The amount of time parents spend with their children is less important than how the time is spent, researchers have declared.
Academics from Toronto and Bowling Green Universities conducted research described in The Washington Post as “the first large-scale longitudinal study of parent time”. Bluntly entitled Does the Amount of Time Mothers Spend With Children or Adolescents Matter?, their study suggests that the amount of time spent by individual parents with their children has little to no effect on the children’s wellbeing, development or behaviour at home or in school.
But the quality of the interaction does matter. Children thrive when their parents read to them, eat with them or just interact with them in a happy, supportive environment. But such benefits can be lost if the parents are
tired, stressed or frustrated by other factors. Children will sense this even if they do not understand the cause and this may have an effect on their development. A sense of guilt about the amount of time a parent is spending with their offspring may make the situation worse, the study authors claim.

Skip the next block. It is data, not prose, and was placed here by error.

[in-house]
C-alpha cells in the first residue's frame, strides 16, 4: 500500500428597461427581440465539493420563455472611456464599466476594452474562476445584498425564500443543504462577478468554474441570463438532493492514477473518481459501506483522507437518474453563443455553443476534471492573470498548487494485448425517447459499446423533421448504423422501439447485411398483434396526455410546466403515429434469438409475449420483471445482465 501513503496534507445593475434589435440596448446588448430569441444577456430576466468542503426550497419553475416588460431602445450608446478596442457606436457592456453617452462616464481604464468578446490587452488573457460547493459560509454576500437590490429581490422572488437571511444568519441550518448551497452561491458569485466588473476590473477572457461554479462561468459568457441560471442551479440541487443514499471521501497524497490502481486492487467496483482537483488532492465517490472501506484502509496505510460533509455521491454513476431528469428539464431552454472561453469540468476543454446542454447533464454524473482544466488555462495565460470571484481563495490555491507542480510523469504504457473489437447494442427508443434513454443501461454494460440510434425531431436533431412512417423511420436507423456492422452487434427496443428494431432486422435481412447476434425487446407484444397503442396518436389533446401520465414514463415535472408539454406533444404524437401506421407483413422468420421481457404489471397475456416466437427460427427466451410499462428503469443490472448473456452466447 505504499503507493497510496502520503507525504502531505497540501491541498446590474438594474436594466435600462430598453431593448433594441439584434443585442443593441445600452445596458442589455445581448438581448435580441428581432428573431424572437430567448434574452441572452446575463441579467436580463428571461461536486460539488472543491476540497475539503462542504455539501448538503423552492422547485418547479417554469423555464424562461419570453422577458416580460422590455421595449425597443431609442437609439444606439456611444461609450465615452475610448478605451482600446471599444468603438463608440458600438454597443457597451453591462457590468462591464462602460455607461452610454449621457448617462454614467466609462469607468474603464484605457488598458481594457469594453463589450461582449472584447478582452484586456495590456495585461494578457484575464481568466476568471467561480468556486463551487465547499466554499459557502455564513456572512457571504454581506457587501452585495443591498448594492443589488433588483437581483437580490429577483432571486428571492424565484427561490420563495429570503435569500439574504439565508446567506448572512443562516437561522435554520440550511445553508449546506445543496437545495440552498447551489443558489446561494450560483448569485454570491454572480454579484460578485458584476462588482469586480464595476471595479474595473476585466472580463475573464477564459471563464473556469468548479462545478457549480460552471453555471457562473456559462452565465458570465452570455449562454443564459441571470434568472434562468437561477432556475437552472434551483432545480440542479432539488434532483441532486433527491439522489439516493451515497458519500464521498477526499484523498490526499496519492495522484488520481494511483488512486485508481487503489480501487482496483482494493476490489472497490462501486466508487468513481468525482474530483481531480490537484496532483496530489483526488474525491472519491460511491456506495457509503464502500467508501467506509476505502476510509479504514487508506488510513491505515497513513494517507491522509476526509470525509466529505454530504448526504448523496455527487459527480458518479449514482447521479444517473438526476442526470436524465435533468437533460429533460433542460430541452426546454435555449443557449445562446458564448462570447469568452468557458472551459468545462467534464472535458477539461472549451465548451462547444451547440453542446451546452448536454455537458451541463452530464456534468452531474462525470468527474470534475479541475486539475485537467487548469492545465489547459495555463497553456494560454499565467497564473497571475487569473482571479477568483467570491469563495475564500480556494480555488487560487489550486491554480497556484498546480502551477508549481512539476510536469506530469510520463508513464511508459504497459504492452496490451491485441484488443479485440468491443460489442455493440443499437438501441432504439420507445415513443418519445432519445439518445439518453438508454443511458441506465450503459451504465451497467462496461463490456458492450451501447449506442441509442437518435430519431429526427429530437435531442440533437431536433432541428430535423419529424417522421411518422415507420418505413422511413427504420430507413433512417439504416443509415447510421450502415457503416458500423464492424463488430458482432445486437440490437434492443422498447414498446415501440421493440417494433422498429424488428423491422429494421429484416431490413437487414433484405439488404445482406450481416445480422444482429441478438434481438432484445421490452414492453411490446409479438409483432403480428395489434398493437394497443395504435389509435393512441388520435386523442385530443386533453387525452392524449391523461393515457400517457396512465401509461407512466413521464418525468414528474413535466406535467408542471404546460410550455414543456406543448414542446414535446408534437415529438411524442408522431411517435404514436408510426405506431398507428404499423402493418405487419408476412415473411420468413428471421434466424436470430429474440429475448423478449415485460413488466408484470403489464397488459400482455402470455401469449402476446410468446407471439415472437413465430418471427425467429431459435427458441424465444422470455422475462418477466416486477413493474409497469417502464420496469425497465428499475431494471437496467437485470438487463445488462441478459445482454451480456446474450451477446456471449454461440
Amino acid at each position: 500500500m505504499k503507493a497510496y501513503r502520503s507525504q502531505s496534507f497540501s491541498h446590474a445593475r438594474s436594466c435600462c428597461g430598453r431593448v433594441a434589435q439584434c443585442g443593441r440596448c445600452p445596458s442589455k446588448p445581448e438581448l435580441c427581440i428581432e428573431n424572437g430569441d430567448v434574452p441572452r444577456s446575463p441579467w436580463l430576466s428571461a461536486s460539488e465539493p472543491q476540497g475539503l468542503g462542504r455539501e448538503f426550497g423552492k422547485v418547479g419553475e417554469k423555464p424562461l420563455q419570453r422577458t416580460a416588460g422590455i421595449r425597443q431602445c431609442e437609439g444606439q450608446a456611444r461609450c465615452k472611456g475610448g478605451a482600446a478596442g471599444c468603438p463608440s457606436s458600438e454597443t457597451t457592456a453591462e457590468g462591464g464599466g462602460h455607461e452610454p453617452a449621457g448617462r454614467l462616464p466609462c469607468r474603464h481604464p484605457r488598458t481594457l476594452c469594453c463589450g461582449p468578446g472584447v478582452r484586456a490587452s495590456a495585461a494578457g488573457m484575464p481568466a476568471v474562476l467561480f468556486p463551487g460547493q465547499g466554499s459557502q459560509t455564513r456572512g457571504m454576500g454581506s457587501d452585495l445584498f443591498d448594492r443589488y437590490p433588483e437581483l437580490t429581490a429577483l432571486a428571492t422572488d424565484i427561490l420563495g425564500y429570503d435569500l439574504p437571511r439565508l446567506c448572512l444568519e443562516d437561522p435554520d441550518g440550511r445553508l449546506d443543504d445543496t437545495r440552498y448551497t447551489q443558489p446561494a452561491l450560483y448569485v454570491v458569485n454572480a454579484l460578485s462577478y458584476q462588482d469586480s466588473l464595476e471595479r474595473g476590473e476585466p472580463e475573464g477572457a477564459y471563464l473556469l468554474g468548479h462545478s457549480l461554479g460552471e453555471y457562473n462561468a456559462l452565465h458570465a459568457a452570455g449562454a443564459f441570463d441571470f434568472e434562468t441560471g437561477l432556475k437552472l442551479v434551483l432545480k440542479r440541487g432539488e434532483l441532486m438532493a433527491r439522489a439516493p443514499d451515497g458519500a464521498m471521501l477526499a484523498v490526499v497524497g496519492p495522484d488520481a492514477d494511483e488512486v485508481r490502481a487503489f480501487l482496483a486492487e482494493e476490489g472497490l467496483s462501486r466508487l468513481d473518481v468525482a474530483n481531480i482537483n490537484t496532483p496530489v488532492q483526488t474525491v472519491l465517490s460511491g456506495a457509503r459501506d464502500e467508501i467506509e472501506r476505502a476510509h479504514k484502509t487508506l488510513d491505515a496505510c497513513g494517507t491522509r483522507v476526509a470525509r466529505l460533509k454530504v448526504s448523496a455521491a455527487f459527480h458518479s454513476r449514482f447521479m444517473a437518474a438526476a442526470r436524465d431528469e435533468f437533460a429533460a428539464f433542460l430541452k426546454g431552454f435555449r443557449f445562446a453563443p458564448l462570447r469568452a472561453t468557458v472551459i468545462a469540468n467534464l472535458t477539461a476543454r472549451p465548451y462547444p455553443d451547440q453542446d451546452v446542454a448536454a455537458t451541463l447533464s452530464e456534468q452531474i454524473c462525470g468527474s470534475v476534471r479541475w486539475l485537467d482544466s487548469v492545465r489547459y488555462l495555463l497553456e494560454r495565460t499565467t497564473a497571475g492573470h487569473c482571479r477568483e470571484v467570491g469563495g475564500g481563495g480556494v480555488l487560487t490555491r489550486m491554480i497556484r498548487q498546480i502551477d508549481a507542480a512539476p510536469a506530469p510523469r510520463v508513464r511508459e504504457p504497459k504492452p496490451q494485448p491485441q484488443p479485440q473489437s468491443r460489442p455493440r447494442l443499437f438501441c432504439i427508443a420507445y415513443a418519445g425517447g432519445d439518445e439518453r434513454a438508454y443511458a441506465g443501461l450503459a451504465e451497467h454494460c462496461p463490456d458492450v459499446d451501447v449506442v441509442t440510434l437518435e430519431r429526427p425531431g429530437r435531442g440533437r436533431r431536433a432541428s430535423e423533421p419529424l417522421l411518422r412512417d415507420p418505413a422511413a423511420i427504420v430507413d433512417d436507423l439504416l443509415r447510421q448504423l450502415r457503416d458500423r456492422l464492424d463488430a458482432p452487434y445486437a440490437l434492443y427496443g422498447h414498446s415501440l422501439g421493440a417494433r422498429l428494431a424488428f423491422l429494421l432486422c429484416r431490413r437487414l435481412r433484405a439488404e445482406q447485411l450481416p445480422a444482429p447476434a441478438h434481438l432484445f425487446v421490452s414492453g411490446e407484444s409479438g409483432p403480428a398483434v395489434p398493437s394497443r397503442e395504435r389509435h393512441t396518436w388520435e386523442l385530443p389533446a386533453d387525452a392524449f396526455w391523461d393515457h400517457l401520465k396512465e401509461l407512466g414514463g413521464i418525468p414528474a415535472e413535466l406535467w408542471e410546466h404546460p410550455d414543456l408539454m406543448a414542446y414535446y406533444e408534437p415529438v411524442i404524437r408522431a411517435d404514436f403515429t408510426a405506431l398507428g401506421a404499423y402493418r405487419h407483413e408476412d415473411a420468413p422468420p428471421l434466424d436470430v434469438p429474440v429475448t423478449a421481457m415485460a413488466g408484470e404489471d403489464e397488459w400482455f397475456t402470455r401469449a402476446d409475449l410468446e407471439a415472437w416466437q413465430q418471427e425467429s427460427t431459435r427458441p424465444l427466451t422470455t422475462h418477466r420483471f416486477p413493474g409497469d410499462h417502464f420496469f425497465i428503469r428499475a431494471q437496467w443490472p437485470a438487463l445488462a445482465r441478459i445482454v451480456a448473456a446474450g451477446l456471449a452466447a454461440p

Sociologist Melissa Milkie of the University of Toronto explained:
“I could literally show you 20 charts, and 19 of them would show no relationship between the amount of parents’ time and children’s outcomes. . . . Nada. Zippo.”
“In an ideal world, this study would alleviate parents’ guilt about the amount of time they spend and show instead what’s really important for kids.”
The study was published in the April 2015 edition of the Journal of Marriage and Family.